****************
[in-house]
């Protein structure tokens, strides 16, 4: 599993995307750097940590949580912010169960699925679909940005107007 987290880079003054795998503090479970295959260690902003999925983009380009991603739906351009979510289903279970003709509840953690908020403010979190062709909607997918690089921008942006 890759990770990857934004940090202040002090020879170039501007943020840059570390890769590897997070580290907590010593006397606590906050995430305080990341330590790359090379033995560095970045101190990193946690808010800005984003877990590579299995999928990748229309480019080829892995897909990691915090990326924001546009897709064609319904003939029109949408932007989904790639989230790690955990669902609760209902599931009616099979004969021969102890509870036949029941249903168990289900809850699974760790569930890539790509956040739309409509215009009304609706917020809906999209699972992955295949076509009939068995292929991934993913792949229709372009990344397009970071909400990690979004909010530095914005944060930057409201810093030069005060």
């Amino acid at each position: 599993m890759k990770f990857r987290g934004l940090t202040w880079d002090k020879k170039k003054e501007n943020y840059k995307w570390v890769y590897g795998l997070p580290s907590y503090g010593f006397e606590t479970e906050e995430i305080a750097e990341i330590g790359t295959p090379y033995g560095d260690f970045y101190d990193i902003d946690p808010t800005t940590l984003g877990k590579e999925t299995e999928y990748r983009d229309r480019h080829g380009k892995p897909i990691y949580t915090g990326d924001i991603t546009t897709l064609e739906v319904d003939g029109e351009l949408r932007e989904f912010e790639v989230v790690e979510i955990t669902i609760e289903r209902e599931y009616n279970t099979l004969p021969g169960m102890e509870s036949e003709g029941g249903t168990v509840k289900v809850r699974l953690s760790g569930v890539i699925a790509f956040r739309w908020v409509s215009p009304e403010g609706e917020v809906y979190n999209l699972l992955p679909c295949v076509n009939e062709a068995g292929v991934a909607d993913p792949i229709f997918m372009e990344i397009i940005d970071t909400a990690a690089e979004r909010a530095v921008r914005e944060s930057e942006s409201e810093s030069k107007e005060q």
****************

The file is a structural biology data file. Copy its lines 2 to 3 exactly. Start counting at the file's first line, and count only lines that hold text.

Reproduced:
């Protein structure tokens, strides 16, 4: 599993995307750097940590949580912010169960699925679909940005107007 987290880079003054795998503090479970295959260690902003999925983009380009991603739906351009979510289903279970003709509840953690908020403010979190062709909607997918690089921008942006 890759990770990857934004940090202040002090020879170039501007943020840059570390890769590897997070580290907590010593006397606590906050995430305080990341330590790359090379033995560095970045101190990193946690808010800005984003877990590579299995999928990748229309480019080829892995897909990691915090990326924001546009897709064609319904003939029109949408932007989904790639989230790690955990669902609760209902599931009616099979004969021969102890509870036949029941249903168990289900809850699974760790569930890539790509956040739309409509215009009304609706917020809906999209699972992955295949076509009939068995292929991934993913792949229709372009990344397009970071909400990690979004909010530095914005944060930057409201810093030069005060």
């Amino acid at each position: 599993m890759k990770f990857r987290g934004l940090t202040w880079d002090k020879k170039k003054e501007n943020y840059k995307w570390v890769y590897g795998l997070p580290s907590y503090g010593f006397e606590t479970e906050e995430i305080a750097e990341i330590g790359t295959p090379y033995g560095d260690f970045y101190d990193i902003d946690p808010t800005t940590l984003g877990k590579e999925t299995e999928y990748r983009d229309r480019h080829g380009k892995p897909i990691y949580t915090g990326d924001i991603t546009t897709l064609e739906v319904d003939g029109e351009l949408r932007e989904f912010e790639v989230v790690e979510i955990t669902i609760e289903r209902e599931y009616n279970t099979l004969p021969g169960m102890e509870s036949e003709g029941g249903t168990v509840k289900v809850r699974l953690s760790g569930v890539i699925a790509f956040r739309w908020v409509s215009p009304e403010g609706e917020v809906y979190n999209l699972l992955p679909c295949v076509n009939e062709a068995g292929v991934a909607d993913p792949i229709f997918m372009e990344i397009i940005d970071t909400a990690a690089e979004r909010a530095v921008r914005e944060s930057e942006s409201e810093s030069k107007e005060q």